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Sepultura - Dante XXI (7,5/10) - Brazil - 2006

Genre: Thrash Metal
Label: Steamhammer
Playing time: 36:28
Band homepage: Sepultura


  1. Lost (Intro)
  2. Dark Wood Of Error
  3. Convicted In Life
  4. City Of Dis
  5. False
  6. Fighting On
  7. Limboi (Intro)
  8. Ostia
  9. Buried Words
  10. Nuclear Seven
  11. Repeating The Horror
  12. Eunoe (Intro)
  13. Crown And Miter
  14. Primium Mobile (Intro)
  15. Still Flame
Sepultura - Dante XXI

This release has seen wildly differing reviews and now I will throw in my two cents worth. As you know this is a concept album based on the epic poem La Divina Commedia (The Divine Comedy) by the 14tb Century poet and “heretic”, Dante Alighieri. The band also decided to throw in horn and string sections, giving a more epic and grandiose feeling to the music. Well, is it any good?


The answer, at least in my opinion, is yes. No, this is not “Arise Part II”, but then again it was never supposed to be. After four full length releases with Max they went the experimental path with albums like “Chaos AD” and “Roots” and now (after three full lengths and one EP) they again follow this path with Green. After just one listen it becomes very clear that the intensity level has been increased a lot, with more double-bass drumming and Thrash-y riffing (see “Convicted In Life” and “Crown And Miter”). With this newfound heaviness also comes a lot more focus and it is evident that this band has now fully settled into a groove with Green and their post-Cavalera style. After an ominous intro we get “Dark Wood Of Error” with its great drumming forceful riff sections and lots of intensity. This continues until the band slows things down with “City Of Dis” where we get some of hat old tribal feeling back, for better or worse. “False” is a great fast paced number with haunting horn sections near the end and solid riffs from Kisser. Then we get another more slow-paced track in “Ostia”, a track that features a very emotional instrumental break halfway through the song. “Nuclear Seven” features some very chunky riffs at the beginning, while “Crown And Miter” is a total throwback to the glory days of 80s Thrash/Crossover, with Green giving us his most aggressive and purposeful vocal work yet (he almost saturates the mix!) backed up by driving, crunchy riffing by Kisser. The last two tracks are more experimental and mellowed out, with the last song, “Still Flame”, being a rather tired fusion of Tribal/Industrial touches.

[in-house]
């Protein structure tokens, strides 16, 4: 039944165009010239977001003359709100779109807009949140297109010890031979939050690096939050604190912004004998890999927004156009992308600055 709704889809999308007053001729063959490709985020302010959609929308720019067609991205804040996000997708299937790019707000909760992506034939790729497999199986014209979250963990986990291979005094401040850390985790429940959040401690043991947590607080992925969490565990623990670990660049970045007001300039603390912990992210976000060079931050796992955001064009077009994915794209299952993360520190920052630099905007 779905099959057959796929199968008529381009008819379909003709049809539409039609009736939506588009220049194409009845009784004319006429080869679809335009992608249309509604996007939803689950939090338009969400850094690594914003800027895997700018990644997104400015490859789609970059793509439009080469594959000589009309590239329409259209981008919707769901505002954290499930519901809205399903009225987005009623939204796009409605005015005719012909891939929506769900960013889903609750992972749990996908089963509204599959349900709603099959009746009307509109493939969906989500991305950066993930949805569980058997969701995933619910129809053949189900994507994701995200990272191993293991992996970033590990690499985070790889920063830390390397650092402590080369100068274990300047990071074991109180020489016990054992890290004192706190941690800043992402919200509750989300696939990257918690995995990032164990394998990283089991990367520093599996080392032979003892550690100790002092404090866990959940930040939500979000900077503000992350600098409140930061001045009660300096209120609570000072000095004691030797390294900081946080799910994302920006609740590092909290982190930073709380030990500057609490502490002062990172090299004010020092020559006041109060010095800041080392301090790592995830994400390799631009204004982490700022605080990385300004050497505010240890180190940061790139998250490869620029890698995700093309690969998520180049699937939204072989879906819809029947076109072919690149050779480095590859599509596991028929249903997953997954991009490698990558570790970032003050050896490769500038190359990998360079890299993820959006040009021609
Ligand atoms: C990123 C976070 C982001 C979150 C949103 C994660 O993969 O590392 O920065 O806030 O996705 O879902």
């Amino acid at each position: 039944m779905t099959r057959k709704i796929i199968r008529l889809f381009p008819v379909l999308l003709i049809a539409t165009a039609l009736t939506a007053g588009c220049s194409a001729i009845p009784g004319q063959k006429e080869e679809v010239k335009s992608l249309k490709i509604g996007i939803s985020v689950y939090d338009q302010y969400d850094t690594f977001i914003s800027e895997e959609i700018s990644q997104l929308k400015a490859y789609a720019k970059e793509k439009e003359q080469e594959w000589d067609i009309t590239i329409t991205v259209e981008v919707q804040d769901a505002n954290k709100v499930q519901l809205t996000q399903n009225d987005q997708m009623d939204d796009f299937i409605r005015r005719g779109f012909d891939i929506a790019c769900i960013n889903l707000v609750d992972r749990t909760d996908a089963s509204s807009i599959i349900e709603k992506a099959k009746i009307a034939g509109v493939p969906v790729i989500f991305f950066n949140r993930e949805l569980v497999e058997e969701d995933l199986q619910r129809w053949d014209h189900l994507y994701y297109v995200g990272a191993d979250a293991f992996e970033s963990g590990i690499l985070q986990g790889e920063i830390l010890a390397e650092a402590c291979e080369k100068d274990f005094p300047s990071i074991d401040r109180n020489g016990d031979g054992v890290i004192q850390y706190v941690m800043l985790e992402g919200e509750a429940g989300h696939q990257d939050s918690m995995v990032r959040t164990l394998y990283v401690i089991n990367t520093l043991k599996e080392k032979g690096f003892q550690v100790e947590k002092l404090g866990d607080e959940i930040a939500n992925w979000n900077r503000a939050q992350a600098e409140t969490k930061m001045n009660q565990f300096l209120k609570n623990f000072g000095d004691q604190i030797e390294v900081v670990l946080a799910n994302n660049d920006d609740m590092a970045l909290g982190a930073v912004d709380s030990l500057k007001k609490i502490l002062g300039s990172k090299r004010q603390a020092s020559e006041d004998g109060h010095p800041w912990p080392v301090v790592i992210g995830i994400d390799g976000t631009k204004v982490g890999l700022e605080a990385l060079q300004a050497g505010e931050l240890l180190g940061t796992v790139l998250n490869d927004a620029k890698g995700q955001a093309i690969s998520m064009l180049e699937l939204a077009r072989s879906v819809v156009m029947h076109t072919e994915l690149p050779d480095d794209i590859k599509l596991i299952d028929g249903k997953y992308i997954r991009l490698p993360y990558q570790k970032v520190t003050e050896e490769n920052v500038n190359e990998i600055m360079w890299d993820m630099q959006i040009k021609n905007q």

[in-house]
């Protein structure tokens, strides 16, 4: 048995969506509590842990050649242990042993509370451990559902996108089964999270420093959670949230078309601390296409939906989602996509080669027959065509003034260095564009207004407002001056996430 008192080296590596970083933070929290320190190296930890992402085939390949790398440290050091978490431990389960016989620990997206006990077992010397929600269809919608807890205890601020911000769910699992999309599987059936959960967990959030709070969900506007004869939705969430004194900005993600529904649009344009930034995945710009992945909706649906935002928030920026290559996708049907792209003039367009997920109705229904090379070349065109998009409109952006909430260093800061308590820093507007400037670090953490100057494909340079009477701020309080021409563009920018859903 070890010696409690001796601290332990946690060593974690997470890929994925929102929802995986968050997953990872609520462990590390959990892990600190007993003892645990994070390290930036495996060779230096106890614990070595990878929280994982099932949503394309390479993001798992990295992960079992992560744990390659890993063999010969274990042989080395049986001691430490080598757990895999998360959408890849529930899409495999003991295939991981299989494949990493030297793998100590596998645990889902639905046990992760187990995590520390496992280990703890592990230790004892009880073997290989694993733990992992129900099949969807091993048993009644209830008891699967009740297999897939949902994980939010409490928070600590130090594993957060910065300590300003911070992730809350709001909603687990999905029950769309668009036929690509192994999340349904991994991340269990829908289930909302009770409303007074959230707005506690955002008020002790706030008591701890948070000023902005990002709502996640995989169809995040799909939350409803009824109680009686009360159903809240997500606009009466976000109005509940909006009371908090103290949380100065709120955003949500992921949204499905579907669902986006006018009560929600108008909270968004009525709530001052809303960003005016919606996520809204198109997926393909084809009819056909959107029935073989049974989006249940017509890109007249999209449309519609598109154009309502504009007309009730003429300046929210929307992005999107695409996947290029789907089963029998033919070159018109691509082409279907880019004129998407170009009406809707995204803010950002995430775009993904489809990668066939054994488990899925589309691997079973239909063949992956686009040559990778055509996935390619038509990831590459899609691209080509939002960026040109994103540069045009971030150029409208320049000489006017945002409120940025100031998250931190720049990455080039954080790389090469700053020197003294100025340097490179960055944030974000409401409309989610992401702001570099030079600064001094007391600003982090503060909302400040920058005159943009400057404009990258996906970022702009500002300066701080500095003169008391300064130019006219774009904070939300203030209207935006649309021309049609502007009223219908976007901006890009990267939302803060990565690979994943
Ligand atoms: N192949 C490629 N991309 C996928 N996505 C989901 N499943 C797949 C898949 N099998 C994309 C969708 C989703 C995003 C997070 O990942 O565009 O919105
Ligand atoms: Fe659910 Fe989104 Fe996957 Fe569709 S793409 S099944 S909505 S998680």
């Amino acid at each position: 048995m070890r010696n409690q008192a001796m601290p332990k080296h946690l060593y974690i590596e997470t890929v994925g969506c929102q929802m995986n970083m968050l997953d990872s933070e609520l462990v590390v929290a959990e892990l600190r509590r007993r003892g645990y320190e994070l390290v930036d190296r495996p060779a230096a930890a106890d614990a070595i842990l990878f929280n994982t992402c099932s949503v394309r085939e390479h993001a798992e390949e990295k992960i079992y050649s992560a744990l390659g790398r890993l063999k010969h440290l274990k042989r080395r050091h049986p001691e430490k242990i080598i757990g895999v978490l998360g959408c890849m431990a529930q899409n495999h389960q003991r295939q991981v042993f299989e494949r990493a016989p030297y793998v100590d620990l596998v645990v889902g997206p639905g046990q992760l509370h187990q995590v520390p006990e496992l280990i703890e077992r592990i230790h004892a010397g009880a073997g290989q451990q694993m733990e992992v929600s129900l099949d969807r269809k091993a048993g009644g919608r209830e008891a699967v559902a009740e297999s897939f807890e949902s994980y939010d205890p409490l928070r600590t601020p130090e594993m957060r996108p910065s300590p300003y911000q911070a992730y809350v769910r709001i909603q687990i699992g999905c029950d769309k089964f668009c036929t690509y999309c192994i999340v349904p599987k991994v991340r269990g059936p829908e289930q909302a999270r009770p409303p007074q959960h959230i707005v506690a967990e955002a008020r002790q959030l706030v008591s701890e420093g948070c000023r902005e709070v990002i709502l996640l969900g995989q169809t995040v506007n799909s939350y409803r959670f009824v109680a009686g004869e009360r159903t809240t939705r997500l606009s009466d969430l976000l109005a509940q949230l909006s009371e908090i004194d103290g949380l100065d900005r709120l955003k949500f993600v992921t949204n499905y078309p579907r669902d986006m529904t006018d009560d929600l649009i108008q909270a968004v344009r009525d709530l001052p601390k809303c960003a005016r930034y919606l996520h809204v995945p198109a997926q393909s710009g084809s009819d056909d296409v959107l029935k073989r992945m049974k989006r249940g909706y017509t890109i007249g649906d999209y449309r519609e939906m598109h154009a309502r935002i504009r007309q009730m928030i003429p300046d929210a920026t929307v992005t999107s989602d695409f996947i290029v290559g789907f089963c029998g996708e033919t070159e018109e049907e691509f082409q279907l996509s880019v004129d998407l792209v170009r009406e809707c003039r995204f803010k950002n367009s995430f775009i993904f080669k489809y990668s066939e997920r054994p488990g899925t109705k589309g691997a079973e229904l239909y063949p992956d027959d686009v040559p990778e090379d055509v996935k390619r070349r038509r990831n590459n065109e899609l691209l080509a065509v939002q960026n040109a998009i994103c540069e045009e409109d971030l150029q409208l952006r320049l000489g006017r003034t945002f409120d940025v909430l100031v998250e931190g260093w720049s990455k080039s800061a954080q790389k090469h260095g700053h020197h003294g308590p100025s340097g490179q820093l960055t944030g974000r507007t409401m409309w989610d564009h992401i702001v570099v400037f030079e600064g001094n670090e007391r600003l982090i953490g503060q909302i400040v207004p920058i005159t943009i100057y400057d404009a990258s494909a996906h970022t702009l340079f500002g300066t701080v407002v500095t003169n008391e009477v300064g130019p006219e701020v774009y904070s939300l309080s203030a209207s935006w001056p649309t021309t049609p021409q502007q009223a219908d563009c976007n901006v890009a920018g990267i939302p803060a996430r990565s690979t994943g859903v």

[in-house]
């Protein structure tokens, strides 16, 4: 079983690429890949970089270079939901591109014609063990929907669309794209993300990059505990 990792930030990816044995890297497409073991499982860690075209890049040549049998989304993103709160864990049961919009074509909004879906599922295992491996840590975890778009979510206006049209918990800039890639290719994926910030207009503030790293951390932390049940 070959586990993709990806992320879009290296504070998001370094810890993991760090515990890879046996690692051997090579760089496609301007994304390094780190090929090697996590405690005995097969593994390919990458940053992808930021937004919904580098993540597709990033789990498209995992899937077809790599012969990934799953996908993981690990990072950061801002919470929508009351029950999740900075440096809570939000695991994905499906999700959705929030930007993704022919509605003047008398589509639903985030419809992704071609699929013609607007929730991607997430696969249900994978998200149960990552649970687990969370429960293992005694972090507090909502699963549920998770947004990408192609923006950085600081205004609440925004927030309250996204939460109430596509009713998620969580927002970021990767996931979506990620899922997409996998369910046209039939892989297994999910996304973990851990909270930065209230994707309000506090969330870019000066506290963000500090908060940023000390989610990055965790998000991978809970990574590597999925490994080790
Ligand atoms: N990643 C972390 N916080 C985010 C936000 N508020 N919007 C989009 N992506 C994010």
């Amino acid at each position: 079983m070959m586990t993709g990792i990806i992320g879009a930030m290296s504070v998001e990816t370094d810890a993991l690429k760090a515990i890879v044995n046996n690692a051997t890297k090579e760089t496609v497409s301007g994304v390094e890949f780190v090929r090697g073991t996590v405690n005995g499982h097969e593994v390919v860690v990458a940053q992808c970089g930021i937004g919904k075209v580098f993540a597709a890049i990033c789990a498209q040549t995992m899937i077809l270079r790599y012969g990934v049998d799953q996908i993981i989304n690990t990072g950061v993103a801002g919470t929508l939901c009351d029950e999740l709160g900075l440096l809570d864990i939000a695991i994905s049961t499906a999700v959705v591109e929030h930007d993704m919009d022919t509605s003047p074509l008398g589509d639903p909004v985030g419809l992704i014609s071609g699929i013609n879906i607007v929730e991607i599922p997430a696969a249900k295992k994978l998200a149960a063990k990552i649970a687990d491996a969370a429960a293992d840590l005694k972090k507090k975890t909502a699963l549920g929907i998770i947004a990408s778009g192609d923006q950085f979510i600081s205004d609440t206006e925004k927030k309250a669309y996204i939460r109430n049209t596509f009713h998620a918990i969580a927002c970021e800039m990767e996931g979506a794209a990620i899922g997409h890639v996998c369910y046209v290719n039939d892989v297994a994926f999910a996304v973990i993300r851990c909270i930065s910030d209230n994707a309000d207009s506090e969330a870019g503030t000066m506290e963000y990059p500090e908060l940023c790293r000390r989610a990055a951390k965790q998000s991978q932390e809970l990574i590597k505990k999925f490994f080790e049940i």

I know that my fellow reviewer (you know who you are:)) doesn’t agree with me but this is a very good album from a band that just had to give us a solid offering, it was that simple. This is a focused and interesting piece of work that gives the listener many heavy but also soulful moments of musical expression.


I do have some complaints though: I feel that many of the songs should’ve been a bit longer and more expansive (many of them just end abruptly and do not utilize the string/horn sections optimally and as a result some of these songs feel slightly underwhelming. And, as always, the bass could’ve been tuned higher!


I know many will continue to shit on this band simply because they don’t play “Morbid Visions”/”Beneath The Remains”-type material anymore and because Max isn’t fronting them anymore, but that is just sad. On here they sound more focused and comfortable than they ever have with Green behind the mic. Also, the fact that their musical direction is “different” shouldn’t be an issue anymore (many bands that have changed styles have given us some solid albums during the course of their experimental/transitional periods (see ENTOMBED’s “Morning Star”; QUEENSRYCHE’s “Promised Land”; HELLOWEEN’s “The Dark Ride” (all very underrated albums that were simply crucified by many “fans” simply because it was musically different from the respective bands’ early works). Take this album for what it is, not for what it’s not!!!


Now you just have to go out and hear for yourself whether this really is as good or as bad as some make it out to be. I personally tend to lean to the former.


Over and out. (Online June 23, 2006)

Neil Pretorius

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